AGENCY: Bureau of Transportation Statistics (BTS), DOT.
SUMMARY: In compliance with the Paperwork Reduction Act of 1995, Public Law 104-13, the Bureau of Transportation Statistics invites the general public, industry and other governmental parties to comment on the continuing need for and usefulness of the BTS Form 41. Comments are requested concerning whether the continuation of Form 41 is necessary for DOT to carry out its mission of promoting air transportation; BTS accurately estimated the reporting burden; there are other ways to enhance the quality, use and clarity of the data collected; and there are ways to minimize reporting burden, including the use of automated collection techniques or other forms of information technology.
DATES: Written comments should be submitted by February 15, 2005.
ADDRESSES: Comments should be directed to: Office of Airline Information, K-14, Room 4125, Bureau of Transportation Statistics, 400 Seventh Street, SW., Washington, DC 20590-0001, FAX NO. (202) 366-3383 or EMAIL bernard.stankus@BTS.gov.
Comments: Comments should identify the OMB # 2138-0013.
Persons wishing the Department to acknowledge receipt of their comments
must submit with those comments a self-addressed stamped postcard on
which the following statement is made: Comments on OMB
FOR FURTHER INFORMATION CONTACT: Bernie Stankus, Office of Airline Information, K-14, Room 4125, Bureau of Transportation Statistics, 400 Seventh Street, SW., Washington, DC 20590-0001, (202) 366-4387.
OMB Approval No.: 2138-0013.
Title: Report of Financial and Operating Statistics for Large Certificated Air Carriers.
Form No.: BTS Form 41.
Type Of Review: Extension of a currently approved collection.
Respondents: Large certificated air carriers.
Number of Respondents: 84.
Estimated Time per Response: 4 hours per schedule, an average carrier may submit 90 schedules in one year.
Total Annual Burden: 27,000 hours.
Needs and Uses: Program uses for Form 41 data are as follows:
The Department of Transportation sets and updates the international and mainline Alaska mail rates based on carrier aircraft operating expense, traffic and operational data. Form 41 cost data, especially fuel costs, terminal expenses, and line haul expenses are used in arriving at rate levels. DOT revises the established rates based on the percentage of unit cost changes in the carriers' operations. These updating procedures have resulted in the carriers receiving rates of compensation that more closely parallel their costs of providing mail service and contribute to the carriers' economic well-being.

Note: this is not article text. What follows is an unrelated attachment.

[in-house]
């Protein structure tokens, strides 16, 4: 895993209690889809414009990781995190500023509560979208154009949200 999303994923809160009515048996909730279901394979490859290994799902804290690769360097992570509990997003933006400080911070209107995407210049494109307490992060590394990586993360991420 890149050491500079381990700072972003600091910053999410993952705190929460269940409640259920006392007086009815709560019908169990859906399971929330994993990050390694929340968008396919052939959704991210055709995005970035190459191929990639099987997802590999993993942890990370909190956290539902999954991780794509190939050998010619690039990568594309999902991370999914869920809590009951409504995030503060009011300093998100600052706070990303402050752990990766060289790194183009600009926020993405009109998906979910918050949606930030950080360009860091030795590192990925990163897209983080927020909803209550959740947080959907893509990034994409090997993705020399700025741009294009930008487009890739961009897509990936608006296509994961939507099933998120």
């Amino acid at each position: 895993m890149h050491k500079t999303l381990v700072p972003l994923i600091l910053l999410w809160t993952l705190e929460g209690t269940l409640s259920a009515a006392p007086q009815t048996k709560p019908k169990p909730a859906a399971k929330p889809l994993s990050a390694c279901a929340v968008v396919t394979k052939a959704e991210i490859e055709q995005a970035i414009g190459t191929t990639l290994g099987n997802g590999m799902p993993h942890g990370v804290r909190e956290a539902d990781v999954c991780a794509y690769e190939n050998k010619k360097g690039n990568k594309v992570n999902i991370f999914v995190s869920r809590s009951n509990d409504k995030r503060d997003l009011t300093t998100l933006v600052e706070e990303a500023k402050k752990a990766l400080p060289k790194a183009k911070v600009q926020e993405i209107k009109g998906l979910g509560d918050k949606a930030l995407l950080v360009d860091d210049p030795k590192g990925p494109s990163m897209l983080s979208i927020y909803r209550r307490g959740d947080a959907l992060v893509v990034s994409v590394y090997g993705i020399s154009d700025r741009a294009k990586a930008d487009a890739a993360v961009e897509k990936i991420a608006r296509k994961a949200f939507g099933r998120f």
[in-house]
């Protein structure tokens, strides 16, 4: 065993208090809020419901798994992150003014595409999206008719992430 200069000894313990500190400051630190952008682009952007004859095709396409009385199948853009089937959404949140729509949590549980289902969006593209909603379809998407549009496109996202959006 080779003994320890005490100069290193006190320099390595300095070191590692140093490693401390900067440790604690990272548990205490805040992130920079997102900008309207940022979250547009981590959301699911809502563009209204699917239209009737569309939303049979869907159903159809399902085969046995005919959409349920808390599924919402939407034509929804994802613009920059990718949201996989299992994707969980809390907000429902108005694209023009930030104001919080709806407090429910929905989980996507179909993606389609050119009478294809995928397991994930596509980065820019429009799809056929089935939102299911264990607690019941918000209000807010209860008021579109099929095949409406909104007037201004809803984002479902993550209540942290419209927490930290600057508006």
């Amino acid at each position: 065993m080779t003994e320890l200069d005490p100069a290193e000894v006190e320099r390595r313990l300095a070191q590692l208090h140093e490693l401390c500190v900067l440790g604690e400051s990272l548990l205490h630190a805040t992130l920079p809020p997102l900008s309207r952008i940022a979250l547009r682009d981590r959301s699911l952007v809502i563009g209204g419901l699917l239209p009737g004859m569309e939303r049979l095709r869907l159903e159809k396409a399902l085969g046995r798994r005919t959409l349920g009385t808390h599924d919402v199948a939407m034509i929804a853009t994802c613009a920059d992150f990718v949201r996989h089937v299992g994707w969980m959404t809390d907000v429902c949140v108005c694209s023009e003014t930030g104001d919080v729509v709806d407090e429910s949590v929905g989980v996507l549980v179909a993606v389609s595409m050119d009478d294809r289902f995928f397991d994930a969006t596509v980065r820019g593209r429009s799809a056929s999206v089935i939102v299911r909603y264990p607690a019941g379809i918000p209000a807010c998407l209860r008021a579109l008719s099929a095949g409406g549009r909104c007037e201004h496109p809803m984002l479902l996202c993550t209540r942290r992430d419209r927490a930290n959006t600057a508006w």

Submission of U.S. Carrier Data to ICAO
As a party to the Convention on International Civil Aviation, the United States is obligated to provide the International Civil Aviation Organization with financial and statistical data on operations of U.S. air carriers. Over 99 percent of the data filed with ICAO is extracted from the carriers' Form 41 reports.
Standard Foreign Fare and Rate Levels
DOT uses Form 41 cost data to calculate the Standard Foreign Fare Level (SFFL) for passengers and the Standard Foreign Rate Level (SFRL) for freight. Any international fare or rate set below this fare level are automatically approved. Separate passenger fare and rate levels are established for Canadian, Atlantic, Latin America, and Pacific areas. In markets where liberal bilateral or multilateral pricing agreements provide for more competitive open market pricing, such agreements may take precedence over the SFFL and SFRL.
Fitness determinations are made for both new entrants and established U.S. domestic carriers proposing a substantial change in operations. A portion of these applications consists of an operating plan for the first year (14 CFR part 204) and an associated projection of revenues and expenses. The carrier's operating costs, included in these projections, are compared against the cost data in Form 41 for a carrier or carriers with the same aircraft type and similar operating characteristics. Such a review validates the reasonableness of the carrier's operating plan.
Form 41 reports, particularly balance sheet reports and cash flow statements play a major role in the identification of vulnerable carriers. Data comparisons are made between current and past periods in order to assess the current financial position of the carrier. Financial trend lines are extended into the future to analyze the continued viability of the carrier. DOT reviews three areas of a carrier's operation: (1) The qualifications of its management team, (2) its disposition to comply with laws and regulations, and (3) its financial posture. DOT must determine whether or not a carrier has sufficient financial resources to conduct its operations without imposing undue risk on the traveling public. Moreover, once a carrier is operating, DOT is required to monitor its continuing fitness.
Senior DOT officials must be kept fully informed as to all current and developing economic issues affecting the airline industry. In preparing financial conditions reports or status reports on a particular airline, financial and traffic data are analyzed. Briefing papers may use the same information.
The Confidential Information Protection and Statistical Efficiency Act of 2002 (44 U.S.C. 3501 note), requires a statistical agency to clearly identify information it collects for non-statistical purposes. BTS hereby notifies the respondents and the public that BTS uses the information it collects under this OMB approval for non-statistical purposes including, but not limited to, publication of both Respondent's identity and its data, submission of the information to agencies outside BTS for review, analysis and possible use in regulatory and other administrative matters.
Donald W. Bright
Assistant Director, Airline Information, Bureau of Transportation Statistics.
[FR Doc. 04-27594 Filed 12-16-04; 8:45 am]
BILLING CODE 4910-FE-P